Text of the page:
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A book that works better as a primer on the Jewish holidays than as a keepsake.

Two energetic dogs romp through food-filled Jewish holidays.

Press’ debut children’s book gives young readers a tour of the Jewish holy days. Ollie and Taavi, the author's own dogs, lead the way. The puppies, dressed gamely in their yarmulkes, appear in family photos as they encounter the gifts, treats and rituals of the holidays, including hamantaschen with sweet jelly for Purim and colorful dreidels and menorahs for Hanukkah. Homebound snapshots illustrate the clever premise of the book. Using dogs as tour guides should keep small children engaged long enough to learn about the major and minor Jewish holidays and their tactile traditions, like Sukkot enclosures and Passover afikomen. Puppies saying “sorry” to each other on Yom Kippur? It’s here. Press is at her descriptive best in explaining Shabbat, evoking the anticipation and joy of the Sabbath: “So gather round the table, / with friends and family near, / and sing three blessings / we hold so very dear.” Sights, sounds and, most of all, delicious tastes cavort in the poems even more energetically than Ollie and Taavi—a child’s grape juice for Shabbat, honeyed apples for Rosh Hashana and crackling latkes for Hanukkah—though the spotty verse distracts from them and rarely has the cadence to sustain or cement the ideas they embody. Rhymes, though clearly sought, often fail to materialize. When they appear, they strain. The book celebrates Simchat Torah with the lines: “Today he helps me make a flag, / that will wave not lag.” Its Passover text says: “We walked and walked for years to come / and then found Palestine, the day had come.” These stumbles detract from the heartfelt feelings, obvious throughout, toward the traditions and the physical tokens of the holidays.

A book that works better as a primer on the Jewish holidays than as a keepsake.

Pub Date: Jan. 18, 2012

ISBN: 978-1466287211

Page Count: 28

Publisher: CreateSpace

Review Posted Online: Nov. 30, 2012

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The thoughtless words of childhood become the focus of the narrator's haunted memories of WW II. Helen recalls the events of her ninth birthday in occupied France in 1942. Lydia, her best friend, comes over to spend the night, and they amuse themselves by telling ghost stories. When a stranger wearing a yellow star like Lydia's comes looking for a place to hide, Lydia suddenly wants to go home. Helen is angry and shouts to the departing girl that she is not her friend anymore. The next day Lydia and her family have disappeared. The simple storyline brings together a complex combination of elements—ghost stories and fights between friends who suddenly find themselves in the context of war—all of which are penetrated by an equally complex narratorial voice, capable of differentiating among subtle shades of emotion. It belongs both to the old woman telling the story and to the nine-year-old girl she was. As a result of this layering of perspective, the characters and story have depth through minimal means (sketchy details, snatches of conversation). This is even more effective in the wondrous pictures. In her first book, Kang's palette contains only browns, grays, yellows, and redsmuted colors, forming the geometric interiors of barren apartments. If the individual colors and shapes in the pictures are simple, as a whole they create an intensely expressive atmosphere. (Picture book. 7-10)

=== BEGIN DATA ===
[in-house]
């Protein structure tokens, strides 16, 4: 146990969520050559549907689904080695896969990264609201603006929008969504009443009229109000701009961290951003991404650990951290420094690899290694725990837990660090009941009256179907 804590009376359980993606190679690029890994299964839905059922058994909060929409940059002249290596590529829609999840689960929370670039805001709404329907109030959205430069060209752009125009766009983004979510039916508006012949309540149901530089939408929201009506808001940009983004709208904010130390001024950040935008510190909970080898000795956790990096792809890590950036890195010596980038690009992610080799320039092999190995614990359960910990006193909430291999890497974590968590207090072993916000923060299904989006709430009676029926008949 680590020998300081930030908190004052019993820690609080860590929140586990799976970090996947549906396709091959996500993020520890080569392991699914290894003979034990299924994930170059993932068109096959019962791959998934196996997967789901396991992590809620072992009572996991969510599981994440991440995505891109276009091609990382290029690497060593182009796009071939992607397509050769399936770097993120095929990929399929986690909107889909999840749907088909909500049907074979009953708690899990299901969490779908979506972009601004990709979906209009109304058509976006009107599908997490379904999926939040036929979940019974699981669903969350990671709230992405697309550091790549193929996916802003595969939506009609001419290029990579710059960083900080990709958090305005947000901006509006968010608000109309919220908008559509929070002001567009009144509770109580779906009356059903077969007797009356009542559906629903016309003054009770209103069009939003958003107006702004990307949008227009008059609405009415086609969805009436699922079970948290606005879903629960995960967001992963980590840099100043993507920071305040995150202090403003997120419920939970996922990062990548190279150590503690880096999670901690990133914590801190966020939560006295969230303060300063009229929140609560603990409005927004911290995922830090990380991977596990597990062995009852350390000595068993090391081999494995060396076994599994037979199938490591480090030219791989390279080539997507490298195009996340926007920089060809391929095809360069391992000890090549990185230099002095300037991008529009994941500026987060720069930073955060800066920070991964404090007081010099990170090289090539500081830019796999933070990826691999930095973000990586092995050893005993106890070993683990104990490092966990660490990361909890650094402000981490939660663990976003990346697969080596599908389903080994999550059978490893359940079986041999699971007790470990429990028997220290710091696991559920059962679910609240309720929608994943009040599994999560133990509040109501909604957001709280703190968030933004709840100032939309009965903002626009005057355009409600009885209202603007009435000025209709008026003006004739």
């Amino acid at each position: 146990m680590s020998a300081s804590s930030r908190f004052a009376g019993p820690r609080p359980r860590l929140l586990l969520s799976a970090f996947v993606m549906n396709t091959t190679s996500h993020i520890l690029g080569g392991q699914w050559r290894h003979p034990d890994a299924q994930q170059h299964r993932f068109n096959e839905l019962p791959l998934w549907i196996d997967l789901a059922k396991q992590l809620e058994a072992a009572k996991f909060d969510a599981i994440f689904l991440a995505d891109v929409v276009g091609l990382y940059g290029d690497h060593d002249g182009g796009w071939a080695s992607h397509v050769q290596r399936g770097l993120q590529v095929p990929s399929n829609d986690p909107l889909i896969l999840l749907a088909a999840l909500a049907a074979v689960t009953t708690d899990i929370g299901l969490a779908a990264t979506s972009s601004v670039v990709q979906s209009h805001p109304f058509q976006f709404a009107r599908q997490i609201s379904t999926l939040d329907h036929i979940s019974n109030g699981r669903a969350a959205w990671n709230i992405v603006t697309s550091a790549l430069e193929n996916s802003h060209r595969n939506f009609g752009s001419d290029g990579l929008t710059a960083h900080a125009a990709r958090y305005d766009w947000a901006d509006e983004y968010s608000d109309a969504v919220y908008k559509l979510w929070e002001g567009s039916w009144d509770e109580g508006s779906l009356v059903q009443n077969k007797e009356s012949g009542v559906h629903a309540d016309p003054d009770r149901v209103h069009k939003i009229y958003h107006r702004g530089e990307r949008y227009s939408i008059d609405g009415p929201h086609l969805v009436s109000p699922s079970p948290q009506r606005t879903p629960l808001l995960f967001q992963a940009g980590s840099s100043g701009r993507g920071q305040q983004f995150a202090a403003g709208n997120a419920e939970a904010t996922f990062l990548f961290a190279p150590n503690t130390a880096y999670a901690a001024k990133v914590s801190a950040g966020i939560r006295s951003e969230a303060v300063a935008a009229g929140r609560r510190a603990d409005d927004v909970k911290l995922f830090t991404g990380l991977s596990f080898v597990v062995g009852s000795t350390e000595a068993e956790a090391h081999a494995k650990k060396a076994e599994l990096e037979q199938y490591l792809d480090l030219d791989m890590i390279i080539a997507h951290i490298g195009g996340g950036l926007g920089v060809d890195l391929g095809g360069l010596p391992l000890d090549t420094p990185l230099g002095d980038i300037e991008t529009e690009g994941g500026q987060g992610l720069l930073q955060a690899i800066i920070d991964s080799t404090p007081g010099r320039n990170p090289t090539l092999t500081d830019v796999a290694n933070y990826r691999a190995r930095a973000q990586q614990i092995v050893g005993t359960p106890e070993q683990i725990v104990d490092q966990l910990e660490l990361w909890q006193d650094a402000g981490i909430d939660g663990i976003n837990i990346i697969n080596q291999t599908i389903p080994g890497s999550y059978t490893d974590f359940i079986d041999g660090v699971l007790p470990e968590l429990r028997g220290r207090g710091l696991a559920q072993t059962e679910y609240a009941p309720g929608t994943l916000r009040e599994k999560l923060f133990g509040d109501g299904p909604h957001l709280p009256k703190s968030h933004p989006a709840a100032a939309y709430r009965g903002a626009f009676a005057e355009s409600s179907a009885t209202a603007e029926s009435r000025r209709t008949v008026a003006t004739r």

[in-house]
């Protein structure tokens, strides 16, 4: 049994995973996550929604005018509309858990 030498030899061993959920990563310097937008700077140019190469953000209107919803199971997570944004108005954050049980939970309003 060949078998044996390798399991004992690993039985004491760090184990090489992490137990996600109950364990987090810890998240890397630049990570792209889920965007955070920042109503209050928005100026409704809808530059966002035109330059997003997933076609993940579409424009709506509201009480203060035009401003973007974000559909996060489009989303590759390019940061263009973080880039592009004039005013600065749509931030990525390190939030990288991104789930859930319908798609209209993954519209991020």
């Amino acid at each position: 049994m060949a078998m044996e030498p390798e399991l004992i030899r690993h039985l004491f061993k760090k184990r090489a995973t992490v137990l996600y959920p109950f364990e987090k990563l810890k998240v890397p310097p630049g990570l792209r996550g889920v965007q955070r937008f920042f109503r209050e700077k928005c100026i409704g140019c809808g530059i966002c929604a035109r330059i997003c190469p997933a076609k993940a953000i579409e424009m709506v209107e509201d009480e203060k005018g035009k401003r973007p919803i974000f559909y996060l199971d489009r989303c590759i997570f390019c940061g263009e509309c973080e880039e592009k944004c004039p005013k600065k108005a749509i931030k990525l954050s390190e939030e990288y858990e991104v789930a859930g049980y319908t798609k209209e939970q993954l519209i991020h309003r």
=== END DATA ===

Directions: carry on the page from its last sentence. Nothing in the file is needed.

Pub Date: May 8, 1995

ISBN: 0-8027-8373-2

Page Count: 32

Publisher: Walker

Review Posted Online: May 19, 2010

Kirkus Reviews Issue: May 15, 1995

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Satisfactory text; irresistibly delightful illustrations.

A bedtime-prayer board book features a family of badgers.

Speaking in a gentle rhyme, the badgers ask for God’s blessings for family and friends and offer gratitude for the gifts of the natural world. Temple’s stanzas have a lullaby lilt to them, with a cadence that remains consistent throughout. With the exception of the first and last stanzas, which are voiced by the older badgers, the little badger relates the text. The accompanying images show the little badger remembering how much there is to be thankful for, from loved ones like grandparents to the moon and stars. It’s Braun’s illustrations that truly speak to little readers. The badger family is adorable; the softness and simplicity of their features are charming. The same is true of the other woodland creatures and animals. A wintry scene stands out from the rest thanks to the feelings of frostiness and wonder it evokes. There’s the little badger wrapped in a red scarf, nose to the sky, and a tiny mouse leaning on a walking stick, the soft snow floating down around them. Other details, like a lemonade bottle tucked in a picnic basket and a toy boat with a leaf sail, add depth and interest to the scenes.

Satisfactory text; irresistibly delightful illustrations. (Board book. 1-3)

Pub Date: Jan. 5, 2021

ISBN: 978-1-68010-632-9

Page Count: 22

Publisher: Tiger Tales

Review Posted Online: March 1, 2021

Kirkus Reviews Issue: March 15, 2021

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